What I know about the intersection of fashion and feminism, I learned from my grandmother.
A daughter of Ukrainian immigrants, and a first generation American, as a teen she left Johnstown, Ohio to study fashion at FIT in New York. Leaving home to pursue an education was a bold move back then, and I’ve always admired the courage it must have taken for her to make that choice.
As a child, I found her design sketches tucked away with other family ephemera. I poured over black and white photographs of her from that time - young and clearly in love with New York City in the 1940s. But when my grandfather came home from Korea, she quit school and they quickly married.
Although my grandmother never got to pursue her dream of working in fashion, she showed me that in spite of the chaos of raising seven children, running a family business, and all of her other incredible pursuits, that style mattered. She showed me that fashion could be a creative outlet, and that clothing could communicate strength. Her dress was modest, classic, and unmistakably feminine; it belied a quiet fierceness that commanded respect. She was poised and beautiful in the face of any firestorm, and I miss her deeply.
I long to channel my grandmother's strength and her style, but on those days that I trek into the office, I am unrecognizable to myself. No deep jewel tones, full skirts, or tailored layers like my grandma wore. None of my coveted vintage Gunne Sax, fringe, or furs make an appearance either. Instead I am clad in a a very safe combination of blouse/pumps/skirt that make me think of those 13 years spent wearing my catholic school uniform.
I struggle knowing that be taken seriously at work, I have to wear a costume to look like everyone else.
Right now, nearly everything surrounding women and work is supercharged. We are energized, we are angry, and we are fed up. Some feel that in order to take a permanent seat at the table, we need to dissect our femininity from our professional identities, to bury what has put us in the crosshairs of male desire. But as Hilary supporters are championing a Pantsuit Nation, I worry how efforts to conceal and desexualize our bodies will play out.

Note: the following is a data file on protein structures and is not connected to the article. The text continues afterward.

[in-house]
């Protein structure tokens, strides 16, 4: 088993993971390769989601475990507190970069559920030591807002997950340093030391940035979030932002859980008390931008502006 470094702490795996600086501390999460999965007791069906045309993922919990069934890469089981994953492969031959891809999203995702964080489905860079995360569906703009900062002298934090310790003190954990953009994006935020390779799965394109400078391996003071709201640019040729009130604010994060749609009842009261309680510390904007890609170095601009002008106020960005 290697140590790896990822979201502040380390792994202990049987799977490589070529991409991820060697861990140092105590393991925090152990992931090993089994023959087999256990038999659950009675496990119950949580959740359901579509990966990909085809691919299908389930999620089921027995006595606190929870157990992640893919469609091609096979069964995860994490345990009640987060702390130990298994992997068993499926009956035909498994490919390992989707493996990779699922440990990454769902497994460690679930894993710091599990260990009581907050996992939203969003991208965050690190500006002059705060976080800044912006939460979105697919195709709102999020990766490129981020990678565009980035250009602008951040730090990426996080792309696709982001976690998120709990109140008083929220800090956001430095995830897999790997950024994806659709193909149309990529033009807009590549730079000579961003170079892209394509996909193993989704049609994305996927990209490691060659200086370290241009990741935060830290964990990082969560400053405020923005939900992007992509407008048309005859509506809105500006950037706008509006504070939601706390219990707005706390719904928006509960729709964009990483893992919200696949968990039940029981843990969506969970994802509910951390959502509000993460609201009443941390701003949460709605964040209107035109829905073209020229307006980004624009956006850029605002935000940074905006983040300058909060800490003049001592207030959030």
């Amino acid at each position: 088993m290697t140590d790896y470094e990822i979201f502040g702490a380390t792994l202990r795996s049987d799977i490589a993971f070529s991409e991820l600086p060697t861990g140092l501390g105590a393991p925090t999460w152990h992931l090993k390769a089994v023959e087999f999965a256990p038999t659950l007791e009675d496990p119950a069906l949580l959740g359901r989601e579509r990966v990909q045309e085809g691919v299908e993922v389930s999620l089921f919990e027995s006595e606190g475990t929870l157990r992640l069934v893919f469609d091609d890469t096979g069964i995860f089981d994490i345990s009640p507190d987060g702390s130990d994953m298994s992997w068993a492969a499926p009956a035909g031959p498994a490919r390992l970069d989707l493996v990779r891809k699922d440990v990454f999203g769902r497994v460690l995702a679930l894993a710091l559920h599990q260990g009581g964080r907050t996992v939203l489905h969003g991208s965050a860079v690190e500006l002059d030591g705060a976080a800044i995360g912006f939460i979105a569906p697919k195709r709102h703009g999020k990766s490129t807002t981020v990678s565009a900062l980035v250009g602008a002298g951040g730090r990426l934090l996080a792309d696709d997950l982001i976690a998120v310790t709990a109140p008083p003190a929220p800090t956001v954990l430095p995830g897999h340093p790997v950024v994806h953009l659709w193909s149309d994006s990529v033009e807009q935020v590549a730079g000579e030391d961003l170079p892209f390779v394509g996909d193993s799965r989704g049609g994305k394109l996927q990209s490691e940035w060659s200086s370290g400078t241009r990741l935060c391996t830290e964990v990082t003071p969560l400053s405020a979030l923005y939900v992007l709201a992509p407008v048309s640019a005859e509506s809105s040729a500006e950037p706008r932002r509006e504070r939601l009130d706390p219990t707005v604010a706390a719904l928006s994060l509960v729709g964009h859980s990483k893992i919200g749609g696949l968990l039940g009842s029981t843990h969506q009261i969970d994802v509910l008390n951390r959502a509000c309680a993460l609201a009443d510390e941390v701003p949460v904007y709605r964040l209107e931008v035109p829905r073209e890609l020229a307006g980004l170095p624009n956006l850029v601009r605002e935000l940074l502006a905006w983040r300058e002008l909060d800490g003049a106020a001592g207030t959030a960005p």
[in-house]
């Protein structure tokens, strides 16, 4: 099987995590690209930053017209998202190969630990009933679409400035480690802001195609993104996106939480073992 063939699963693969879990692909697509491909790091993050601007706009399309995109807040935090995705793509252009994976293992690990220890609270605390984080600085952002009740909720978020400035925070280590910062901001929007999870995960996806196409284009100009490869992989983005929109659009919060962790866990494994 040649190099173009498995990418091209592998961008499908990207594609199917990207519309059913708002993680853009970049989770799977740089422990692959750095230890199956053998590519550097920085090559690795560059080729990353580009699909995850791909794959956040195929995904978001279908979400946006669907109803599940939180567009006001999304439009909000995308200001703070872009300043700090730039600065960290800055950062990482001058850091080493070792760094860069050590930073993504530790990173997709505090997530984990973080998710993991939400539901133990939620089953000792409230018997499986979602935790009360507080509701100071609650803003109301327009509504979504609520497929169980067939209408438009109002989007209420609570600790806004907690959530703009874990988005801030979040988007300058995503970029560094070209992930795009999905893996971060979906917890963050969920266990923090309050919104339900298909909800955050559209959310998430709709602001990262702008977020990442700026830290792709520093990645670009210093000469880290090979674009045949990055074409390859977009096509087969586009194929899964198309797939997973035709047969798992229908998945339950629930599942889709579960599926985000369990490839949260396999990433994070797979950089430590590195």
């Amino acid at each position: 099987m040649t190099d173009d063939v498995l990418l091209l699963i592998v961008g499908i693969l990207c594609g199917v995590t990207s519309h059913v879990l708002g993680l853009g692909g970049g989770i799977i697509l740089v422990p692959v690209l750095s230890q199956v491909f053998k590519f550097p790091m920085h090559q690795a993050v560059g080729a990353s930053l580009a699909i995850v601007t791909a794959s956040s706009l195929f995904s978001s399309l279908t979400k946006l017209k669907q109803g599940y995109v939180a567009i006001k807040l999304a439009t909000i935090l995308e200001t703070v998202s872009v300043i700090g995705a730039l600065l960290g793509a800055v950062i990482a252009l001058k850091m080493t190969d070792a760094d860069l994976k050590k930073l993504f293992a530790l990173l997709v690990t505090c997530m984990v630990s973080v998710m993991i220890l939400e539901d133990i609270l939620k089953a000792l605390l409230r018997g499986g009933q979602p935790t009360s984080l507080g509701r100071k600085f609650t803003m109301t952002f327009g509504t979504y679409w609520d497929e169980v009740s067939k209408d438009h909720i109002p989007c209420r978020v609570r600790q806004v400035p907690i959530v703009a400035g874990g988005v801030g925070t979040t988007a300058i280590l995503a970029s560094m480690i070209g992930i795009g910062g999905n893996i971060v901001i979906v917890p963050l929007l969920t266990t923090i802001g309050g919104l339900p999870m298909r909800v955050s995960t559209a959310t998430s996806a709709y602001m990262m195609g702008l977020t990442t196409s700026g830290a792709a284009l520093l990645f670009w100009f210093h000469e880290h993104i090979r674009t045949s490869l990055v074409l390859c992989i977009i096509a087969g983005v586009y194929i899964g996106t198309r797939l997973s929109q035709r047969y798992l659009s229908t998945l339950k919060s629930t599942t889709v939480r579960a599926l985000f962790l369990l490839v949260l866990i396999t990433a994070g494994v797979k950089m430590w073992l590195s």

In an article on the wired.com, Lexi Pandell describes how during the last election, Clinton supporters transformed the pantsuit into a “serious symbol of power.”
"The pantsuit has not traditionally been considered a flattering outfit. But it’s professional, it’s tailored to individual style, and, most importantly, it levels the clothing field with men.”
That last part is what has me very worried.
To imply that to level the playing field with men, we have to adopt their dress and deny our shape is a very dangerous ideology. It means that our bodies and our sexual expression stand in the way of our career advancement, so we better get to work pretending that they don't exist. Sadly, these shame-based messages are far from new for me. I remember my high school principal, a priest, warning me how distracting my body could be to boys, saying:
“they can’t study their algebra when they’re studying your geometry.”
Now, let me be clear. If you’re someone who feels more powerful in a pantsuit, by all means, do you. But what about the rest of us?
I feel strongest when my outward expression aligns with my inner self, and that inner self wants nothing to do with a pantsuit, or anything off the rack from Banana Republic or The Loft. How can we participate in corporate America when so many of of its inborn norms are at odds with our identities?
As I said in my last post, my workaround is that I work remotely, so most days I get to dress like my authentic self.
But for those of you spending your days in the corporate setting, how do you handle your dress code? Do you ever feel that your personal and professional identities are polarized? Are you joining the Pantsuit Nation?